Kino McGregor is a famous (and pretty darn flexible) ashtanga teacher.  I have ZERO interest in getting here, nor is that really even on the radar for me.  If you can do it, great, if not, you can still live a happy yoga life without it.

Kino McGregor is a famous (and pretty darn flexible) ashtanga teacher.  I have ZERO interest in getting here, nor is that really even on the radar for me.  If you can do it, great, if not, you can still live a happy yoga life without it.

2. Doctors often tell patients to practice yoga if they have back pain, or tell them to strengthen their core.  There are more direct and efficient ways to target this issue than attending a general yoga class.  Meeting with a teacher one on one, working with a yoga therapist, working with a Yoga Tune Up® teacher...these will help more than a general class.   Group classes are not always a great way to get specialized attention, and one on one is infinitely more helpful, especially if you come in with injuries.

3.  Read the biographies of your teachers or possible teachers.  Look for teachers with anatomical knowledge and experience who can tailor movement to you.  The last thing you want is a teacher who can't help you with form or modification, or who has no experience with shoulder or wrist injuries.

4. Try not to think of yoga as your workout.  When we think of yoga in this way, we often gravitate towards hot room/hard poses/move fast, which can often cloud our integrity of movement, especially if we're vulnerable physically.  If you're healthy and have never had a problem with hot room vinyasa/bikram, that's great, but for a beginner or sensitive person, I would say start slow and at room temperature!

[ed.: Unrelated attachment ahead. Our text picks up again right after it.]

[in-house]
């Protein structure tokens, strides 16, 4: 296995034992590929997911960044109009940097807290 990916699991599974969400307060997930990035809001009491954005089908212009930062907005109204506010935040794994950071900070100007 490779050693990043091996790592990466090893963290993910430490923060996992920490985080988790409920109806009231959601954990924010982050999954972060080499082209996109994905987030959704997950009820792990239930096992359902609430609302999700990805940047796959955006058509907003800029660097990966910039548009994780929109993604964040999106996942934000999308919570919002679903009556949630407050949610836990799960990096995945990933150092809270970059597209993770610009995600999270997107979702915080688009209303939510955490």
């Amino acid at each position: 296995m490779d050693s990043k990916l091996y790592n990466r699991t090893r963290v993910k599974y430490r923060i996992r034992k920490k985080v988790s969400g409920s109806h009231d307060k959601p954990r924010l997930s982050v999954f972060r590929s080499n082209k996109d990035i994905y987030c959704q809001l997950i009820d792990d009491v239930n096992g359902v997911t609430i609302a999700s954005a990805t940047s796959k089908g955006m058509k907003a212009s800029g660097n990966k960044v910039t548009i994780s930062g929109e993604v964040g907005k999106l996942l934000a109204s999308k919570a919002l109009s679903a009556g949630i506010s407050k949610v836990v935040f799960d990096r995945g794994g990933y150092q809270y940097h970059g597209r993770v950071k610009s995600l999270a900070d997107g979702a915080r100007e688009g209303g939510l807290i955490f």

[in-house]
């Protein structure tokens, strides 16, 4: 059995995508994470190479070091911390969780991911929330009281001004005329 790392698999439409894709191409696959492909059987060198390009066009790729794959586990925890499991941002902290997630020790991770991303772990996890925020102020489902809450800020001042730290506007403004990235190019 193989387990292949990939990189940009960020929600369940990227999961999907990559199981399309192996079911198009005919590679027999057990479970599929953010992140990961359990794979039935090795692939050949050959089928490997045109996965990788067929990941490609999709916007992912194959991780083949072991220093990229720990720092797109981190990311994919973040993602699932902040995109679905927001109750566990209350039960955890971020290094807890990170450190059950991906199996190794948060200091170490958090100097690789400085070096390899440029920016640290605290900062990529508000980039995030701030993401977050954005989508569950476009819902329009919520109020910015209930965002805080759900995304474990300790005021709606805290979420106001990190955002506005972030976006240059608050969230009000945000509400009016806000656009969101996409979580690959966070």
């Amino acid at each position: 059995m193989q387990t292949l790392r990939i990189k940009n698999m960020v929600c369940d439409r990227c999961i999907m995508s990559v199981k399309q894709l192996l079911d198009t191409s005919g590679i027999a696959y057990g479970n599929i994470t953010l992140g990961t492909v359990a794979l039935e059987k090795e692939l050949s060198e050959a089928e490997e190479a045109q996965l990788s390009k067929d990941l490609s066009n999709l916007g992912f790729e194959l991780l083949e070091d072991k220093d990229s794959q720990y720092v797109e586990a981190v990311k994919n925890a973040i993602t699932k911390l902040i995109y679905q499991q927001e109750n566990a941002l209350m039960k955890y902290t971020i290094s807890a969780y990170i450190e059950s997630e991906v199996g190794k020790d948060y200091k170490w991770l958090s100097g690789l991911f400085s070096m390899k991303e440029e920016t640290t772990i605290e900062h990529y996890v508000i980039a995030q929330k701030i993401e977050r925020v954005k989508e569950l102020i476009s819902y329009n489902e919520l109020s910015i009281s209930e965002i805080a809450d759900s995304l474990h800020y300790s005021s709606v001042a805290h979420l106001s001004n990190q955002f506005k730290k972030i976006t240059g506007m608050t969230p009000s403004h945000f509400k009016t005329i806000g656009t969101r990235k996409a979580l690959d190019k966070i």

5.  Ask yourself why you're doing yoga, what you like about it, and what your goals are.  (To be more flexible, to learn how to breathe better, to combine mind and body, whatever).  Make sure that the class you're attending serves that goal, and if not, try a different class, or a different movement practice.

6.  And lastly, only do as much as you can with integrity.  This is something I try to apply to most movement practices (crossfit! weight lifting!), but only do as much as you can with integrity of movement, good alignment, and feeling like you can breathe.  If a teacher or class is pushing you to a place you're not comfortable or able to go, don't do it.  I've skipped MANY a teacher cue, and done just fine.

At the end of the day, I like many things about yoga, and I dislike many things about yoga.  (That's a rant for a different day and a different blog).  I also like walking, swimming, jumping, lifting weights (yes), and trying different movement practices.  As a teacher, I also want my students and colleagues to be strong, mobile, and pain-free.  If another movement practice takes them there, that's great.  It doesn't have to be yoga.